Skip navigation
Skip navigation
You are using an outdated browser. Please upgrade your browser.
'Word from the Missing', 1877

cable telegraphy transformed people’s understanding of time, space and speed of communication

Wednesday, 10th August 2016

Guildhall Art Gallery, City of London, 20th September 2016 to 22nd January 2017

The 150th anniversary of the first communications cable laid across the Atlantic Ocean, connecting Europe with America will be celebrated in a new and free exhibition entitled ‘Victorians Decoded: Art and Telegraphy’ at the City of London Corporation’s Guildhall Art Gallery, from 20th September 2016 to 22nd January 2017.

This exciting collaboration between Guildhall Art Gallery, King’s College London, The Courtauld Institute of Art and the Institute of Making at University College London will explore how cable telegraphy transformed people’s understanding of time, space and speed of communication. Never-before-seen paintings from the City Corporation’s art gallery and work by prominent Victorian artists will be on display as well as rare artefacts such as code books, communication devices, samples of transatlantic telegraph cables and ‘The Great Grammatizor’, a specially-designed messaging machine that will enable the public to create a coded message of their own.

Paintings by Edward John Poynter, Edwin Landseer, James Clarke Hook, William Logsdail, William Lionel Wyllie and James Tissot will be displayed, all of whom registered a changing world. Four themed rooms; Distance, Resistance, Transmission and Coding will tell the story of laying the heavy cables which weighed more than one imperial ton per kilometre across the Atlantic Ocean floor, from Valentia Island in Ireland to Newfoundland in Canada.

A new future
It took nine years, four attempts and the world's (then) largest ship, the Great Eastern, to complete.
The cable enabled same-day messaging across the continents for the first time and sparked new opportunities as businesses were suddenly able to respond to world markets with breath-taking speed. Governments and military forces were the first to use it. The first 'official' transatlantic telegraph was from Queen Victoria to President James Buchanan.

‘The Great Grammatizor’
Central to the exhibition will be an interactive messaging machine that will produce personal 'coded' poems for the public to enjoy. Three rotating buttons represent 'genre', 'feelings' and 'driving force' and when each is turned to one of seven options and a lever 'cranked' it will produce a one-of-a-kind text for visitors to decipher. Imagined by UCL PhD student Alexandra Bridarolli, it was inspired by 'The Great Automatic Grammatizator' a story by Roald Dahl from his collection Someone Like You (1953).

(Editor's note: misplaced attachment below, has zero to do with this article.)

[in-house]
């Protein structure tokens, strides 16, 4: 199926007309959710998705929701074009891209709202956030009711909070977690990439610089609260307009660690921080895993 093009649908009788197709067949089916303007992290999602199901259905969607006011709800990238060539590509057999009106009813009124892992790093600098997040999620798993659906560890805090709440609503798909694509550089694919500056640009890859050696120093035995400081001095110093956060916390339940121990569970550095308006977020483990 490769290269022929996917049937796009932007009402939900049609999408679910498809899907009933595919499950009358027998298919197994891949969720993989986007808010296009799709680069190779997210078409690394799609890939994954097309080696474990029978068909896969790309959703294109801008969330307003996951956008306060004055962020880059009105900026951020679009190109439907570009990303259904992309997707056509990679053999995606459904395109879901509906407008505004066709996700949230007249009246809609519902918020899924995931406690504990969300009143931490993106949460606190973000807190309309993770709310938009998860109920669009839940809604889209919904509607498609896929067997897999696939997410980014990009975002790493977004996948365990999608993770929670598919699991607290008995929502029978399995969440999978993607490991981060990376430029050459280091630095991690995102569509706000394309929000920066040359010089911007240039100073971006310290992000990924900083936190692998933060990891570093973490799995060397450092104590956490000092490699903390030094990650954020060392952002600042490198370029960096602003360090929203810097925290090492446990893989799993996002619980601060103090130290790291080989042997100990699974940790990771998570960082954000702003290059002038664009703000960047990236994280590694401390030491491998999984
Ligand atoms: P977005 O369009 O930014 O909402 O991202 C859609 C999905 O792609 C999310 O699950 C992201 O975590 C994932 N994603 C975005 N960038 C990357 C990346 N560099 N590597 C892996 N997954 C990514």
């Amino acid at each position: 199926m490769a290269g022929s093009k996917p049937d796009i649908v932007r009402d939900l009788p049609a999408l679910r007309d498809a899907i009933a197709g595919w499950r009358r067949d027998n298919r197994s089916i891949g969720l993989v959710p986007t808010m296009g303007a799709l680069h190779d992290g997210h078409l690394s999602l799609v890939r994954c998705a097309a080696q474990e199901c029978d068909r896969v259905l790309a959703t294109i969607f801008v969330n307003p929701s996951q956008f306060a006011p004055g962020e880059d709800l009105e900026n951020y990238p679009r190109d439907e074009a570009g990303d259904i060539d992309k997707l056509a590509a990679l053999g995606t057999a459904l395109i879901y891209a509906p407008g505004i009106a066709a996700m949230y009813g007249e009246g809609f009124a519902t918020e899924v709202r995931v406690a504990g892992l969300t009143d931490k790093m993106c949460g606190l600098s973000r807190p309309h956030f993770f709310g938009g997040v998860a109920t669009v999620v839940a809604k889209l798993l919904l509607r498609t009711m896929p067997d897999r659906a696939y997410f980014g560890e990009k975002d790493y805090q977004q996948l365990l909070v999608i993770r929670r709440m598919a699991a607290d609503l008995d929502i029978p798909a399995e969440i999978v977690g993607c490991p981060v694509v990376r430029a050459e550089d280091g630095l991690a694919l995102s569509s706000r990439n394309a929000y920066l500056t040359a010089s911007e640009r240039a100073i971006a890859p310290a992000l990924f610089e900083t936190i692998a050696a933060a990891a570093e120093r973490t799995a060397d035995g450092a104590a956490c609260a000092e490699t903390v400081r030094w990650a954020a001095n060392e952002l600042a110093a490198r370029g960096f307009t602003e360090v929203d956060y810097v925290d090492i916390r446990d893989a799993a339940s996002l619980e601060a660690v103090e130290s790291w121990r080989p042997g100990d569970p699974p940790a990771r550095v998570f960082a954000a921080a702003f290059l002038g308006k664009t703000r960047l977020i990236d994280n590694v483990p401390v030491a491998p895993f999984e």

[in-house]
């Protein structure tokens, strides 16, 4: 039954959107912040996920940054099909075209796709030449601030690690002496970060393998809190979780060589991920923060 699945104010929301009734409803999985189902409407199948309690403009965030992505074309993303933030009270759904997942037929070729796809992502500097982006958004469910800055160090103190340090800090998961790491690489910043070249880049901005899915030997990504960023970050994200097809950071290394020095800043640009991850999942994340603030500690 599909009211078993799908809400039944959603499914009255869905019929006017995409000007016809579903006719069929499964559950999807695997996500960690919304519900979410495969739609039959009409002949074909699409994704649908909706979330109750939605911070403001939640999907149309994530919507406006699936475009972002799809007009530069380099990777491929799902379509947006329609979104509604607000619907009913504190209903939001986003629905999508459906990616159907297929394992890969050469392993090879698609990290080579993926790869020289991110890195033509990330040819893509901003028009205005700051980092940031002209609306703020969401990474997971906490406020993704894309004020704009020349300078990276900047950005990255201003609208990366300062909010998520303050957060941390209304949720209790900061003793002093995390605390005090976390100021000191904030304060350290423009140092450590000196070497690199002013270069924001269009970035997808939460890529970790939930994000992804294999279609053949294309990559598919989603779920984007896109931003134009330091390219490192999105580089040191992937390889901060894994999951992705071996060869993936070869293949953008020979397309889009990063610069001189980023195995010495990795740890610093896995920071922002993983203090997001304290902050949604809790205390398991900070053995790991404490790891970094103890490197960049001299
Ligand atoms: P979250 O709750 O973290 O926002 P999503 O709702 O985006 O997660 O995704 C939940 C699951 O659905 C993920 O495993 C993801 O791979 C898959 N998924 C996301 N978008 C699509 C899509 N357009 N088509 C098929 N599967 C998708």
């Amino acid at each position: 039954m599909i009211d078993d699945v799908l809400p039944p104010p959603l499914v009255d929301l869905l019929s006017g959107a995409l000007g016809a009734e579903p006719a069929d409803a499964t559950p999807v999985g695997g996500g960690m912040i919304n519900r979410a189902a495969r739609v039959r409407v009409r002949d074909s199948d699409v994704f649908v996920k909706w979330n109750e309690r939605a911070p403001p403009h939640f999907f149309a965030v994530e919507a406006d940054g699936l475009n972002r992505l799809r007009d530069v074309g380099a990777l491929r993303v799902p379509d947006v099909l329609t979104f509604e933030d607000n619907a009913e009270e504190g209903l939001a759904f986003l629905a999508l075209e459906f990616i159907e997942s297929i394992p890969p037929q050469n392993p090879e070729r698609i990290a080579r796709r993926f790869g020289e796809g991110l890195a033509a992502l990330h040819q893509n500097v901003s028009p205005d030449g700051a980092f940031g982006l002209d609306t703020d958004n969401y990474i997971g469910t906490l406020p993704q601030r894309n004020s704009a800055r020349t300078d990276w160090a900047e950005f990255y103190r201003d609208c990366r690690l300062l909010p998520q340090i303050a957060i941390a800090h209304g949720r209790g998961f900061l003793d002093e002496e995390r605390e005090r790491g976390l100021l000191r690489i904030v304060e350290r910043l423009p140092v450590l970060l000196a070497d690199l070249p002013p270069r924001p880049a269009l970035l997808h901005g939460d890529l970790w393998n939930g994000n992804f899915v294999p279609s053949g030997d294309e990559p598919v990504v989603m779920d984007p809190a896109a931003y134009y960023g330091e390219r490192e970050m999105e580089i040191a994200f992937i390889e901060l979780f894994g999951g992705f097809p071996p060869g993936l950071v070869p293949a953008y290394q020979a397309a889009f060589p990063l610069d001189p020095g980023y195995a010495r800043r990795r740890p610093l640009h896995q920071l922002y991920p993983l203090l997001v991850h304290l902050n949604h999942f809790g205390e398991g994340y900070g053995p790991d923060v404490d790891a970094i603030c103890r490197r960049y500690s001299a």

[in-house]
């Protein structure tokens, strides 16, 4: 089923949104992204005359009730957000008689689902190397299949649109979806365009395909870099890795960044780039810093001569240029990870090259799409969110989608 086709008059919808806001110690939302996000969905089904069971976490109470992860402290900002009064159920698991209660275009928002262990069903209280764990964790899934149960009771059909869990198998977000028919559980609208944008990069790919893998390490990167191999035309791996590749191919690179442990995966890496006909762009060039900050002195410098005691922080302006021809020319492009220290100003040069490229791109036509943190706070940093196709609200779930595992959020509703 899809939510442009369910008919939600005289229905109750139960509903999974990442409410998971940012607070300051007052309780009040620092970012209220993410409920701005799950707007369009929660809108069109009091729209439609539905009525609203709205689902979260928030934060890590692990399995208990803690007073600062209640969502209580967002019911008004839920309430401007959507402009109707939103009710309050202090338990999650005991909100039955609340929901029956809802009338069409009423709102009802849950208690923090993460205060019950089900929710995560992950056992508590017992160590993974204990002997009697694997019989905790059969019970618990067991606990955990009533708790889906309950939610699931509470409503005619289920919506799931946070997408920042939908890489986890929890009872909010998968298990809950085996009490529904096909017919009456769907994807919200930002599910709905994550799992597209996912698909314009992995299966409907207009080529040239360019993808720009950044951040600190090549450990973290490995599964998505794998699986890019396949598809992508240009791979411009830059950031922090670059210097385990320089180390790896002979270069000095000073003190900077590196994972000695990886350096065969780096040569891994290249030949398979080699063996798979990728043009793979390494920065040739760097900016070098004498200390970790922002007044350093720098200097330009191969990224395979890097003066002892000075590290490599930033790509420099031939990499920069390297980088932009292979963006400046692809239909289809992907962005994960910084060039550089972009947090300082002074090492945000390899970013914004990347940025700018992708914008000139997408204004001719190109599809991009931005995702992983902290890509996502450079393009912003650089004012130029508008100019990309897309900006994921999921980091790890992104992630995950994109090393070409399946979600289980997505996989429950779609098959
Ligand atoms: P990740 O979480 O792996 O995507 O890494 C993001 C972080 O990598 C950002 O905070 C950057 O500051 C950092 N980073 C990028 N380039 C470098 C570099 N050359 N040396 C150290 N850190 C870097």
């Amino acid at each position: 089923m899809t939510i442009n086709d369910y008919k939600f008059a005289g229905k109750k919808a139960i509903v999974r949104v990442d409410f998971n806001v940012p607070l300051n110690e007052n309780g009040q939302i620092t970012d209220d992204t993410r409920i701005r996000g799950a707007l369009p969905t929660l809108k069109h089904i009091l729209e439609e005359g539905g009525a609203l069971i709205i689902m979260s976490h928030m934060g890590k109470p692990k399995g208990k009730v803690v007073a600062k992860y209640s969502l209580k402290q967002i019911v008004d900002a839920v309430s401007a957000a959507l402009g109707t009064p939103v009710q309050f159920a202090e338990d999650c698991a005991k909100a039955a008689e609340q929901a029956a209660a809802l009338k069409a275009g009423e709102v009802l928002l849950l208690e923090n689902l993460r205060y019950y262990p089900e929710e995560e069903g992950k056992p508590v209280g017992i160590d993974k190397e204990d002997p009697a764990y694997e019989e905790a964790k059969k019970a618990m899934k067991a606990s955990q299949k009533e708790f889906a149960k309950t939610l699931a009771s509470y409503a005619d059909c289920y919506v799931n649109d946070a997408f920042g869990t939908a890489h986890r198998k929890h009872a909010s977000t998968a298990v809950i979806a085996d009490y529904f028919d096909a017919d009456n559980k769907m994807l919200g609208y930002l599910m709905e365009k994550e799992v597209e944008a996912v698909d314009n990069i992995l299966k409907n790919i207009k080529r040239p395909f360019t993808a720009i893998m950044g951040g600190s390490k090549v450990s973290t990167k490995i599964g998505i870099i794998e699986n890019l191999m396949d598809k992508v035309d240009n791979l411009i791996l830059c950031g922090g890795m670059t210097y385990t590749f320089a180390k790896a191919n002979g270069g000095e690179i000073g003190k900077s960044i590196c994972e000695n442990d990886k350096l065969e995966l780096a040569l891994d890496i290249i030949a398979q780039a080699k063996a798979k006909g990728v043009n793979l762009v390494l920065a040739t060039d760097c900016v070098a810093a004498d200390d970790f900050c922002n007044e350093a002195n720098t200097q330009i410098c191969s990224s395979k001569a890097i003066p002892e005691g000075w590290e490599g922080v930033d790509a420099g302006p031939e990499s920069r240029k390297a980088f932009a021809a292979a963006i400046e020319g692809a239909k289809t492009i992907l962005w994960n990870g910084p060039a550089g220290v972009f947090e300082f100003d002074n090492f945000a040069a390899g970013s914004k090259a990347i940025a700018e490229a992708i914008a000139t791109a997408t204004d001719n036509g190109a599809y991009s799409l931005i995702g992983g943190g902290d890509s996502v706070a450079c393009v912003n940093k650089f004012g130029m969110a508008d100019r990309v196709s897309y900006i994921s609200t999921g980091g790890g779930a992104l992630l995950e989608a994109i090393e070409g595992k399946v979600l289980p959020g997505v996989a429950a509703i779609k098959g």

The long-distance cable completely revolutionised communications; rather than weeks by ship, messages took minutes (approximately one minute for eight words) to transmit. The cables challenged ideas of space and time and completely transformed the way the Victorians did business and thought about communications. This room features samples of transatlantic cables, William Ayerst Ingram’s ‘Evening’ (1898) and William Lionel Wyllie's ‘Commerce and Sea Power’ (1898).

The resistance in the 2,754 km of copper cables was huge and engineers barely understood it, making the passing of signals very difficult. Damage from vessels and the elements also hindered transmission. Edwin Landseer’s ‘Man Proposes, God Disposes’ (1864), will take pride of place and depicts a British shipwreck and scavenging polar bears. Two never-before-seen paintings will be on display, Thomas Hope McLachan’s ‘The Isles of the Sea’ (1894) and Peter Graham's ‘Ribbed and Paled by Rocks Unscalable and Roaring Waters’ (1885).

The telegraph companies desired speed but the line needed to clear between signals. To speed things up smaller signals were sent requiring ever more sensitive detectors. Paintings including James Clarke Hook’s ‘Caught By the Tide’ (1869) and William Logsdail ‘The Ninth of November, 1888’ (1890) explore old and new ways of transmitting messages.

To shorten messages and hide secret content from telegraph clerks people used code books and ciphers. Transatlantic code books will be on display alongside paintings that reflect the concept of coding through human interaction. These include James Tissot’s ‘The Last Evening’ (1873) and Solomon Joseph Solomon's ‘A Conversation Piece’ (1884).

Vicky Carroll, Head of the City of London Corporation’s Guildhall Art Gallery, said:
‘Thousands of miles of cable laid beneath the ocean sped up communication in a way that few people – not least, artists - could have ever imagined, forcing them to re-evaluate distance and time. There is no doubt that telegraphy transformed people’s lives, and ‘Victorians Decoded’ will aim to convey their sense of excitement and wonder by using art works drawn from significant collections.’

Clare Pettitt, Professor of Nineteenth-Century Literature and Culture at King’s College London said: